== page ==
Filing for long-term disability requires sufficient evidence to support your claim. The documentation you provide demonstrates to the insurance representative that your disability is valid and covered under the terms of your policy. Submitting incomplete or incorrect information could lead to a delay in benefits or denial of the claim.
The most important information you should obtain for your claim includes:
- Information about your background, such as work, criminal record, home life, etc.
- Proof that you are partially or wholly unable to complete your job-related tasks
- Records from all medical providers treating you for your injury or illness
- A physician letter confirming your disability
- Document showing your current income
If you’re able to provide the information above, it will help your claim. However, the insurance rep may still deny your claim for any number of reasons. If that happens, you could file a lawsuit to pursue the benefits you deserve.
Reasons Disability Benefits Might Be Denied
When you receive a letter stating that the insurance carrier decided to deny your claim, you might not realize why. Even though they must include a specific reason for the denial, it can still be confusing for anyone unfamiliar with the process.
Claims get denied for various reasons depending on the type of claim and injury or illness reported. The top five reasons that are commonly provided include:
- Lack of medical evidence: You must prove you can’t work because of your disabling condition. To do that, you should submit all medical records showing the injury or illnesses that interfered with your ability to perform your job. You could seek care from your doctor for months, but if he or she doesn’t document how your condition prevents you from working, it’s insufficient evidence.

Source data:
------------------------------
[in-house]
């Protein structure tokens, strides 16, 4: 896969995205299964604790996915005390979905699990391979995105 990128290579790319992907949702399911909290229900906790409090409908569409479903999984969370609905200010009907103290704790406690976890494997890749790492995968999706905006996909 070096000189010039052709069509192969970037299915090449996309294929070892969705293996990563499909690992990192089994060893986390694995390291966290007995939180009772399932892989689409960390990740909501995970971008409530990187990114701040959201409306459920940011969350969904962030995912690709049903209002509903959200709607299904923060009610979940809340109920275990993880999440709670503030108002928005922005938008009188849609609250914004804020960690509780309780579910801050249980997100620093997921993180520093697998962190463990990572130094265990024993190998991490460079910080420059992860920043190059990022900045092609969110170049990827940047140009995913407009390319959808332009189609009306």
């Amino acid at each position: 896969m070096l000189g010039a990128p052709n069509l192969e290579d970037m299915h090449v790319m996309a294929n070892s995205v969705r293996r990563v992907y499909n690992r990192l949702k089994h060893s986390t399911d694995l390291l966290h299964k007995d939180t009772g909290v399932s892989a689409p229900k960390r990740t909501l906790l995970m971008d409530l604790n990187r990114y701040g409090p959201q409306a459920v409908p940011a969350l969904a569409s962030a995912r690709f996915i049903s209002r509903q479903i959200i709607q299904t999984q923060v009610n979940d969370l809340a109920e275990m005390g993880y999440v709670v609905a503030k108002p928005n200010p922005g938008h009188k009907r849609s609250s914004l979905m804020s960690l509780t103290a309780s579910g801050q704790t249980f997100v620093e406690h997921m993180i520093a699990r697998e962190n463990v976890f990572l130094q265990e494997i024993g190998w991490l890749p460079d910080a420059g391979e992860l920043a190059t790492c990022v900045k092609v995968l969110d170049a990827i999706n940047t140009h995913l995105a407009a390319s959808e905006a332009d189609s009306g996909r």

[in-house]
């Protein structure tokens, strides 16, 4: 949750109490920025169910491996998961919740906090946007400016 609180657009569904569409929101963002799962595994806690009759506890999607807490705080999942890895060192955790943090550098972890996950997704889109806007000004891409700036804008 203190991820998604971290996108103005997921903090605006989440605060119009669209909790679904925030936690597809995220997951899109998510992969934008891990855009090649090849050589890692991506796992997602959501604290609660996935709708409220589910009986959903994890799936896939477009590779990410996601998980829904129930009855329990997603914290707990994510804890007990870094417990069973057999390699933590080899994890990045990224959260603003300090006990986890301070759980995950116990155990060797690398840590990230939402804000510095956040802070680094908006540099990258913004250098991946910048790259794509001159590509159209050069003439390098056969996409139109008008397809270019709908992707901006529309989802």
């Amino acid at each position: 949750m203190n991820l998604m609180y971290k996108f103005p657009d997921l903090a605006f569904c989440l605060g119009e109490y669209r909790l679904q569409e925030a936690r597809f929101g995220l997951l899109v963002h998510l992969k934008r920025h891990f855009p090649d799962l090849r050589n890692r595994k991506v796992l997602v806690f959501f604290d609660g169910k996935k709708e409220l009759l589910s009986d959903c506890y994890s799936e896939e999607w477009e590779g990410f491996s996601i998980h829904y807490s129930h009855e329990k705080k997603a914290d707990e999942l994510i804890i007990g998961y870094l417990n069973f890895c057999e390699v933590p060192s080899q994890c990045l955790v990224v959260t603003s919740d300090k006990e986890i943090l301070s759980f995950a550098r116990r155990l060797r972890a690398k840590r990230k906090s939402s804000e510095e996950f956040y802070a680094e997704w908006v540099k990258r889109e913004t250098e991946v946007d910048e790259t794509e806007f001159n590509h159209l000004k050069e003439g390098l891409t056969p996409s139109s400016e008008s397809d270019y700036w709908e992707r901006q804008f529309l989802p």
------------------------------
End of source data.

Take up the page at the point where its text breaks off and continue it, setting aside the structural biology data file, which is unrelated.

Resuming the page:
- Prior denials: If you previously applied for disability benefits that got denied and try to submit a new claim, you’ll likely receive another denial letter. It’s better to go through the appeals process rather than filing another claim.
- Failure to seek prescribed treatment: If your physician refers you to another doctor or to undergo additional testing, you must follow their orders. Refusing to follow a treatment plan makes it difficult for the insurance rep to determine if your disability prevented you from working.
- Failure to cooperate: Even if you don’t like the insurance representative or how they’re handling your claim, you need to work with them. That means submitting all requested documentation and forms during the application process, attending required medical exams, and promptly responding to correspondence.
- Undiagnosed condition: Any medical condition or symptoms with no known origin is difficult to predict necessary future treatment. Approving your claim isn’t possible until you provide records showing the status of your injury or illness or recover from it entirely.
Speak with a Disability Insurance Lawyer Today
For assistance getting the disability benefits you’re entitled to, call Abell and Capitan Law to schedule your free consultation. There’s no risk or obligation to speak with us about your case. Additionally, we work on contingency, so you won’t owe us any legal fees until we secure your benefits.
Contact us at (267) 419-7888 and let us seek justice for you. Our team of Indiana disability attorneys is waiting for your call.